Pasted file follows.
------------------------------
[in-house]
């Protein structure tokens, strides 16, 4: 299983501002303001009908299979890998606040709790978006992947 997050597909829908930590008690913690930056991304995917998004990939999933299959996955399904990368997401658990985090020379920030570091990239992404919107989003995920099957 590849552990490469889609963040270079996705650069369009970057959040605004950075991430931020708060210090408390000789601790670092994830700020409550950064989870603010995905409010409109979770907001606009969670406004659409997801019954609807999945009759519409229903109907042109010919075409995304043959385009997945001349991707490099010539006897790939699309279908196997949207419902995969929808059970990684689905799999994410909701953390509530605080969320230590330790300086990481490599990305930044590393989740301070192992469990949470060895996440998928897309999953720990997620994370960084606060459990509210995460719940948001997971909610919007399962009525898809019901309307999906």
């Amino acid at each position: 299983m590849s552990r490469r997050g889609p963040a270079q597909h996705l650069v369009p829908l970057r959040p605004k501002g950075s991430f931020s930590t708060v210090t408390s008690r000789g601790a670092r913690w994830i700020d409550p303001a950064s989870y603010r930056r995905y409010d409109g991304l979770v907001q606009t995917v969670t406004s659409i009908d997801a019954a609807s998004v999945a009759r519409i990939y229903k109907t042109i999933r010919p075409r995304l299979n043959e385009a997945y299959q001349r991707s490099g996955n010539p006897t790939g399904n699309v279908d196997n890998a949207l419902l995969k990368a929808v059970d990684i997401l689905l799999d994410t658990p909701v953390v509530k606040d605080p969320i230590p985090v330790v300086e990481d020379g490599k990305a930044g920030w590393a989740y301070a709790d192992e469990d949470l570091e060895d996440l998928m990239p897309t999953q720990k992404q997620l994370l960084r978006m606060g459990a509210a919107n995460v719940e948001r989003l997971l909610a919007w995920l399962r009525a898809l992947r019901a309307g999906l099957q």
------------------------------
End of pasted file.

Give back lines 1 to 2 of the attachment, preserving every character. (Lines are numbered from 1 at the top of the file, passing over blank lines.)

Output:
[in-house]
């Protein structure tokens, strides 16, 4: 299983501002303001009908299979890998606040709790978006992947 997050597909829908930590008690913690930056991304995917998004990939999933299959996955399904990368997401658990985090020379920030570091990239992404919107989003995920099957 590849552990490469889609963040270079996705650069369009970057959040605004950075991430931020708060210090408390000789601790670092994830700020409550950064989870603010995905409010409109979770907001606009969670406004659409997801019954609807999945009759519409229903109907042109010919075409995304043959385009997945001349991707490099010539006897790939699309279908196997949207419902995969929808059970990684689905799999994410909701953390509530605080969320230590330790300086990481490599990305930044590393989740301070192992469990949470060895996440998928897309999953720990997620994370960084606060459990509210995460719940948001997971909610919007399962009525898809019901309307999906």